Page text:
Lemuel (Prov 31:1-31:1)

“The words of King Lemuel,

An oracle

That his mother taught him.”

Who is Lemuel? This is the only mention of him here. He is a lot like Agur. He may be a real person or another name for Solomon since he talks about his mother’s teaching, which would have been David’s wife Bathsheba. This is either an oracle or a king of Massa, or just like Agur, another name for Solomon.

Four types of sinners (Prov 30:11-30:14)

“There are those who curse their fathers.

They do not bless their mothers.

There are those who are pure in their own eyes.

Yet they are not cleansed of their filthiness.

There are those who have lofty eyes.

They lift their eyelids high.

There are those whose teeth are swords.

Their teeth are like knives.

They want to devour the poor from off the earth.

They want to devour the needy from among men.”

This interlude with Agur concludes as he considers four types of sinners. The first type of sinner is the disrespectful child who curses his father and does not bless his mother. Next are the self satisfied who pretend to be pure but are actually filthy. Thirdly, the arrogant lift their eyes and eye lids high in distain. Finally, there are the avarice ones with their sharp teeth. They want to devour the poor and the needy among us.

What shall I do? (Prov 30:8-30:9)

“Give me neither poverty nor riches.

Feed me with the food that I need.

Shall I be full?

Shall I deny you?

Shall I say?

‘Who is Yahweh?’

Shall I be poor?

Shall I steal?

Shall I profane the name of my God?”

Agur wanted neither to be rich or poor. All he wanted was enough food to eat and sustain his life. Should he deny God? Should he profane the name of God? Should he ask about Yahweh? Will he have enough to eat? Will he be poor? Will he steal things? This Agur seems to be a savant who asks interesting questions about himself and his life.

The questions (Prov 30:4-30:4)

“Who has ascended to heaven and come down?

Who has gathered the wind in the hollow of his hand?

Who has wrapped up the waters in a garment?

Who has established all the ends of the earth?

What is the person’s name?

What is the name of the person’s child?

Surely you know!”

Then Agur asks a serious of penetrating questions. This is something like a riddle. Some Christians have interpreted these questions to be an allusion to Jesus. However, this seems to be an allusion to a creative God. This God came down and went back to heaven. He gathered the wind in his hand and the waters in his garments. He established all the ends of the earth. Then there is that intriguing question. What is his name? What is the name of the son or child of that person? Then in a sarcastic tone, he admonishes all that surely everyone should know who he is and his name.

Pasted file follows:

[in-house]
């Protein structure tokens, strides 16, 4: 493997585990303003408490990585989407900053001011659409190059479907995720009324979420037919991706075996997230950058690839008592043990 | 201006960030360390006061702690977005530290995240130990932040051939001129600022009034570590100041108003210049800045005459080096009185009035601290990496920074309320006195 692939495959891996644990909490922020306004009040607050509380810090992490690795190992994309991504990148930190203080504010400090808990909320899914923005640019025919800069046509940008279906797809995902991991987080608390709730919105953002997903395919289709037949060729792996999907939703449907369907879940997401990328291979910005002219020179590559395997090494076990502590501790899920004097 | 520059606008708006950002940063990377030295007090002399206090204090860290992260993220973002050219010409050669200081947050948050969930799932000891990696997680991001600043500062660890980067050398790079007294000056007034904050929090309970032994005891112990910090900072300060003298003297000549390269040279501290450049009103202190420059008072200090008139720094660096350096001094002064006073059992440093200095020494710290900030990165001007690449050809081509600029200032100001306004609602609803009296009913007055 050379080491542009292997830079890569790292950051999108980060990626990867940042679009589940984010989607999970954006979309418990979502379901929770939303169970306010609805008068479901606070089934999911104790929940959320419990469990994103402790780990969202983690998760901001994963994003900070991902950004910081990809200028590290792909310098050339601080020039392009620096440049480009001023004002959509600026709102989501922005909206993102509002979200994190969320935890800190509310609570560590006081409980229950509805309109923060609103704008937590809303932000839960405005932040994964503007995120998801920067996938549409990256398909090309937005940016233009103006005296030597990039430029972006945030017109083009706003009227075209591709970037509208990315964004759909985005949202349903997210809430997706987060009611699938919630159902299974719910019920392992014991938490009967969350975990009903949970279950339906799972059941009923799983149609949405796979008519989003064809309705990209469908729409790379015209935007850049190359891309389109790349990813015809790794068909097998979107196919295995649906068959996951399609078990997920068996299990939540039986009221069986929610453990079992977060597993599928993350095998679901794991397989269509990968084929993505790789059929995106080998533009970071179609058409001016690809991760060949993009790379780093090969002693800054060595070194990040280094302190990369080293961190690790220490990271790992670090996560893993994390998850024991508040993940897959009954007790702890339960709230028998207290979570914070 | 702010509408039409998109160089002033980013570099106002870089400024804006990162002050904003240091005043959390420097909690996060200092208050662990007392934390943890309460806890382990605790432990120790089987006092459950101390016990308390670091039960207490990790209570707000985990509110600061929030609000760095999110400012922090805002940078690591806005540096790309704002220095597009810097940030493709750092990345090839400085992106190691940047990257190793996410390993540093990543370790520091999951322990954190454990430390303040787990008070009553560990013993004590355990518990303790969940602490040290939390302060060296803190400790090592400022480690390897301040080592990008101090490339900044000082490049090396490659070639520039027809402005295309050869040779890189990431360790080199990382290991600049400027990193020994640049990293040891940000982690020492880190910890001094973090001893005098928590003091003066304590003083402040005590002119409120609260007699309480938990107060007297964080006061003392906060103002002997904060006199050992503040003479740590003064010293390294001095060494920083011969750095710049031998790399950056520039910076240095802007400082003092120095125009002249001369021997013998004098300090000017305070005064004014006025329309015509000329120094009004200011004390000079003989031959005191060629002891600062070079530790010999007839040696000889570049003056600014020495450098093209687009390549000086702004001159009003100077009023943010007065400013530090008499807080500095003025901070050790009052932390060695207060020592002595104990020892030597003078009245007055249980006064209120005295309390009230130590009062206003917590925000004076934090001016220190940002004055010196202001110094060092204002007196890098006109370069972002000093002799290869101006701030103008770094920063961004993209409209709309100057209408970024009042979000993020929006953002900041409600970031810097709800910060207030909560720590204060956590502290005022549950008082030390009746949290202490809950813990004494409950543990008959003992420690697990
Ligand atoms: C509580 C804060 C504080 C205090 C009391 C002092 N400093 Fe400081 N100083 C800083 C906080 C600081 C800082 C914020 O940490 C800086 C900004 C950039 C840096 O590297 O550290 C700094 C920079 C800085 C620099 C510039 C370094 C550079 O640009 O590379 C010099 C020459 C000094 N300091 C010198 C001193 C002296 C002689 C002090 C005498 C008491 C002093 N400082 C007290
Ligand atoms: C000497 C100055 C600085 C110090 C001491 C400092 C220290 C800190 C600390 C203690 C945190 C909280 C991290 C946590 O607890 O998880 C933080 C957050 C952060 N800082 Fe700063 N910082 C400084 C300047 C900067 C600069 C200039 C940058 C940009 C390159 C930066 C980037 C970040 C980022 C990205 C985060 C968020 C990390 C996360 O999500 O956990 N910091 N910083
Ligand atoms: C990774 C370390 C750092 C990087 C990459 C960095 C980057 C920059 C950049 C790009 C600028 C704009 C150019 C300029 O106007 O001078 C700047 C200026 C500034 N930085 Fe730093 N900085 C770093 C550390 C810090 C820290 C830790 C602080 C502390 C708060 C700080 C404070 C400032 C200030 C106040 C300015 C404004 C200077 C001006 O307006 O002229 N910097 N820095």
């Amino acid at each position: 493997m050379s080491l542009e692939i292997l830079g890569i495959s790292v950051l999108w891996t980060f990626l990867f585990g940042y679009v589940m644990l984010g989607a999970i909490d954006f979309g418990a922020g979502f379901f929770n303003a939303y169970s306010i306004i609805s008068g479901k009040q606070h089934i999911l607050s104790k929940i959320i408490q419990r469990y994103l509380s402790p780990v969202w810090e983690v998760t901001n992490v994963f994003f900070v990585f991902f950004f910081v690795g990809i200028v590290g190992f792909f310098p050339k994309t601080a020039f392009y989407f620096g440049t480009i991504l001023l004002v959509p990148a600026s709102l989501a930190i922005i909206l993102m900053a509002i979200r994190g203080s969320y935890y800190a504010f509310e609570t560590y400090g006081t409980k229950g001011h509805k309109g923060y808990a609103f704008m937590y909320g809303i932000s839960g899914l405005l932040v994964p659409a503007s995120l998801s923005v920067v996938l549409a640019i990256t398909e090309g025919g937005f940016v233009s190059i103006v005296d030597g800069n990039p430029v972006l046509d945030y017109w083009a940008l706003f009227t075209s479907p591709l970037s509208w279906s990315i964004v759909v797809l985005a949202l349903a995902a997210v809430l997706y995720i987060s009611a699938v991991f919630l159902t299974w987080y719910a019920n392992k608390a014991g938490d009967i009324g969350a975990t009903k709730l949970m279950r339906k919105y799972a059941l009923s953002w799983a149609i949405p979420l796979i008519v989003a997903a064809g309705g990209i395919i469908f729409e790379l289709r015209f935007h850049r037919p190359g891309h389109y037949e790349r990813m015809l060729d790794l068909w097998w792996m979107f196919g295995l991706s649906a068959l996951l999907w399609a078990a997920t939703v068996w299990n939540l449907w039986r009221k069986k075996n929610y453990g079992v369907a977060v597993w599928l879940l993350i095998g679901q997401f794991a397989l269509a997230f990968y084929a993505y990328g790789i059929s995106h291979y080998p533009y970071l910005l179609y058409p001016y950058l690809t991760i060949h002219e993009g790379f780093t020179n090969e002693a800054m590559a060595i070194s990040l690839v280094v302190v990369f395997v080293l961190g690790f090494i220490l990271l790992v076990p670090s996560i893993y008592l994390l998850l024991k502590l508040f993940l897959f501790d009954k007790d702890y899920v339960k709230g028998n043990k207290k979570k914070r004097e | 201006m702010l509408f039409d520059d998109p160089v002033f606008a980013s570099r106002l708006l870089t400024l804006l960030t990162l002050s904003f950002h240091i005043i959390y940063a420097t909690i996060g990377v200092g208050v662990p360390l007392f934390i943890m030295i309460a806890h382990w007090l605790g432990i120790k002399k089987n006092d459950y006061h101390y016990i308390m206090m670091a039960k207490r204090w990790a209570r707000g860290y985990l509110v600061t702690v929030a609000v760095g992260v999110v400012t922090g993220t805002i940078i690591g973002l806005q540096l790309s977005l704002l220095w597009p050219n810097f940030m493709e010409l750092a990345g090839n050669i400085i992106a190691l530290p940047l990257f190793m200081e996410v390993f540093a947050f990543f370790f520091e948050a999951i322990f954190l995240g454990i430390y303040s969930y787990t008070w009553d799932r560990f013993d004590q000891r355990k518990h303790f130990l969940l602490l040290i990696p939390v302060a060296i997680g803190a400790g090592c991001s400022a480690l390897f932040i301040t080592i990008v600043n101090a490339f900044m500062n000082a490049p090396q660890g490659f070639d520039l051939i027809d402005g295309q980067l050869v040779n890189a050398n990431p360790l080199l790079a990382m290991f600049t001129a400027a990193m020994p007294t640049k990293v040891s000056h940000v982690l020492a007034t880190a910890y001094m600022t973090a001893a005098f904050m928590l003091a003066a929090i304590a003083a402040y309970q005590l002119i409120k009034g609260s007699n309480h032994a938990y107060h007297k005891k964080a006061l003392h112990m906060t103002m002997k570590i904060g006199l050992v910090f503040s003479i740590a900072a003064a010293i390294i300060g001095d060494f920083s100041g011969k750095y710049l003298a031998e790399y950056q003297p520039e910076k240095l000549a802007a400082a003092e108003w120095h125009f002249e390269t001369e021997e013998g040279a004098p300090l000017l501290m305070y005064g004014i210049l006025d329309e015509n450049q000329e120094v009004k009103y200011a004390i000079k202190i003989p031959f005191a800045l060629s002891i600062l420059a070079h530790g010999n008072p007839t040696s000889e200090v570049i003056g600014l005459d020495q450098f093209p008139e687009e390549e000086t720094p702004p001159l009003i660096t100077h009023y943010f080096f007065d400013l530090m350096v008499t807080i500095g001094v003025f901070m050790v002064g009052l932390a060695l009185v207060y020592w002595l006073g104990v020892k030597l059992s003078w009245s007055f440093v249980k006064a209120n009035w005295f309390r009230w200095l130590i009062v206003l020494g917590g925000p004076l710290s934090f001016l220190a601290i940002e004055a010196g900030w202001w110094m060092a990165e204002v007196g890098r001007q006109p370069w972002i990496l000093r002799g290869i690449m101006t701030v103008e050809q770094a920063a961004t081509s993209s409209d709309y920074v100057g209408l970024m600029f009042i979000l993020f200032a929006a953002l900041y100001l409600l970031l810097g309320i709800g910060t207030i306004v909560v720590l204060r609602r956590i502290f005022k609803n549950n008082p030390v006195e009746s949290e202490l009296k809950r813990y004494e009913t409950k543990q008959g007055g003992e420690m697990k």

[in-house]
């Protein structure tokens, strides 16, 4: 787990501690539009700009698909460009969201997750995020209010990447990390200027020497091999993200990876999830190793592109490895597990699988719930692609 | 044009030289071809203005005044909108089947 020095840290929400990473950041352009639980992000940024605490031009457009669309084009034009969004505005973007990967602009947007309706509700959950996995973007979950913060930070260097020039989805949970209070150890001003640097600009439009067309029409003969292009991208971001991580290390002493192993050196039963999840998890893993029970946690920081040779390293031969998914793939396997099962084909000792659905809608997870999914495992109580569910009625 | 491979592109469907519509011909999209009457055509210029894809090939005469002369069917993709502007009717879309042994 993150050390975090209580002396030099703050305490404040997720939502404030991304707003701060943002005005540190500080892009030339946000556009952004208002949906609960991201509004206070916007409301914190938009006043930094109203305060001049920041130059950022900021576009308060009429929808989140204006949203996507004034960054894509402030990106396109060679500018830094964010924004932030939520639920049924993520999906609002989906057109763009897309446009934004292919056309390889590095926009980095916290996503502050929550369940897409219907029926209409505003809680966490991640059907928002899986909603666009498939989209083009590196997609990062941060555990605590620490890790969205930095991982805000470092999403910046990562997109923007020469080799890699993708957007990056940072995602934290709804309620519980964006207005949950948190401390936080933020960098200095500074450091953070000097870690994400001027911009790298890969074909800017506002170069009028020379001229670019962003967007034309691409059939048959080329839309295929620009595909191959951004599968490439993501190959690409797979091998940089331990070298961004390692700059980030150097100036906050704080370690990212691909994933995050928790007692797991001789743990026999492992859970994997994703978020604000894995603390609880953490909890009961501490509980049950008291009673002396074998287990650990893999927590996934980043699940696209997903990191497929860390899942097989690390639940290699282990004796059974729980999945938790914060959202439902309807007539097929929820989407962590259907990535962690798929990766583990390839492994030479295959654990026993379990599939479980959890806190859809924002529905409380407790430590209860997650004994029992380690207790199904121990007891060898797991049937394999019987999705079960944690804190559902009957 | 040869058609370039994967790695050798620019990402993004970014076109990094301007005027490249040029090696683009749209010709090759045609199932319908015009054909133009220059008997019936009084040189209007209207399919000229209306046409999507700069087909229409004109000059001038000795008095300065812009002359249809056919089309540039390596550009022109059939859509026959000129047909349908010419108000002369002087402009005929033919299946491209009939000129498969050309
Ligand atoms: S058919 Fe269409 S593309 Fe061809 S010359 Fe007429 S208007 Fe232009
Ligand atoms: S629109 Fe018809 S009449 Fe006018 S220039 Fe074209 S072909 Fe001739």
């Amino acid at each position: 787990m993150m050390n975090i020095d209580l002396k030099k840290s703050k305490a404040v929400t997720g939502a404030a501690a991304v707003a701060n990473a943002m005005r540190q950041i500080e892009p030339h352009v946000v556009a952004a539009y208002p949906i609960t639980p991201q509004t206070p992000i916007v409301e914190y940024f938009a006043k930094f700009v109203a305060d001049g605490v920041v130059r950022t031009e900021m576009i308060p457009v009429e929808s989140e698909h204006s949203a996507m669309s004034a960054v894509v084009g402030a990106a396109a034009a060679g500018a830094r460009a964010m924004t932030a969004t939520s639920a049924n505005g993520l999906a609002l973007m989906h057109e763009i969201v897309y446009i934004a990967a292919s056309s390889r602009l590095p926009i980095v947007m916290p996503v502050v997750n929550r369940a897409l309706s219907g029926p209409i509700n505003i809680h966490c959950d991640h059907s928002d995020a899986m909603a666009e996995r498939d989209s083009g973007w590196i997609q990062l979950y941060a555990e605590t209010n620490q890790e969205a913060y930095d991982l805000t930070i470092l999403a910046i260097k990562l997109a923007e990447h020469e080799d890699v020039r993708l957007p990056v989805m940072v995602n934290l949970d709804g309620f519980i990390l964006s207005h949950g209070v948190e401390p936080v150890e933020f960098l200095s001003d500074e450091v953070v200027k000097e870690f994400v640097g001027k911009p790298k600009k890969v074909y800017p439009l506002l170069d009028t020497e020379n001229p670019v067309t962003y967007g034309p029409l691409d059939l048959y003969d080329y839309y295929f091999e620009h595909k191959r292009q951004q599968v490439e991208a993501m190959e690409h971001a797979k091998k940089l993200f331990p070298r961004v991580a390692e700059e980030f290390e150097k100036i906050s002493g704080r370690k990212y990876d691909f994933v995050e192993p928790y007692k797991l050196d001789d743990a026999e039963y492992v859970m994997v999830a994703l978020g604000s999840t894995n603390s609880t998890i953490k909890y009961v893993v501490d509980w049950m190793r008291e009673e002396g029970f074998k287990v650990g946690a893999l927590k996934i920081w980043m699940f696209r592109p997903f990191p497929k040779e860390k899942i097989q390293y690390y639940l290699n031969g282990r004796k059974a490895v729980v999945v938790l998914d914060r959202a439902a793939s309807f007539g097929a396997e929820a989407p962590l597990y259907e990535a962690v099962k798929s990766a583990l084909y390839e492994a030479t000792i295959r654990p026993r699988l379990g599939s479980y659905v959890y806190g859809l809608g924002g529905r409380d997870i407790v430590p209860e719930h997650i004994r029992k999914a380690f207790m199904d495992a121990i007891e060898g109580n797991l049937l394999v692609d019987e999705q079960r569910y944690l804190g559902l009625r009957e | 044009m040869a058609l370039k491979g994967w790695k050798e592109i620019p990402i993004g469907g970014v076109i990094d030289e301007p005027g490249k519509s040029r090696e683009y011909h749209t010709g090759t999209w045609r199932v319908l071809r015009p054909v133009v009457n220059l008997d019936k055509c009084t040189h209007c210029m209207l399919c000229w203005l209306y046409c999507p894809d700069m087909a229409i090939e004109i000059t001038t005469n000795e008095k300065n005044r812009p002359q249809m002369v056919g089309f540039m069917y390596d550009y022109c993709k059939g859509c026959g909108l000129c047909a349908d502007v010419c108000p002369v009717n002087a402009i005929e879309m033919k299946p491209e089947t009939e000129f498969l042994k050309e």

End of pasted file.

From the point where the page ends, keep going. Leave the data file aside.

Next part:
Stupidity (Prov 30:2-30:3)

“Surely I am too stupid to be human.

I do not have human understanding.

I have not learned wisdom.

I do not have knowledge of the Holy One.”

In a rare expression of humility, this Agur proclaims that he is too stupid to even be a human. He admits his human limitations since he does not even have human understanding. He has never learned about wisdom. He does not even know the holy one.

The weary man (Prov 30:1-30:1)

“Thus says the man.

I am weary.

O God!

I am weary.

O God!

How can I prevail?”

This is the opening statement of Agur. Some have interpreted this as the names of people, Ithiel and Ucal. Nevertheless, this is a weary man who is crying out to God. Notice that it is not Yahweh. He wants to know how he can prevail in this life.

Agur (Prov 30:1-30:1)

“The words of Agur

Son of Jakeh


Who is this Agur? Agur was the compiler of this collection of proverbs that bears a great similarity to the prophet Isaiah,  chapter 40. This Agur might be another name for Solomon. Another explanation is that Agur means someone brave in the pursuit of wisdom. It is highly unlikely that these two Hebrew terms refer to personal names since the names of Agur and Jakeh are not seen anywhere else in the Bible or in any other Israelite document. The lack of parallel language elsewhere makes it difficult to settle on a particular meaning. Perhaps Agur is a foreign sage from the East since sometimes this oracle is translated as Masa, a land east and outside of Israel. Either this was a real person, or as some have suggested, it was a fanciful or symbolic name for Solomon.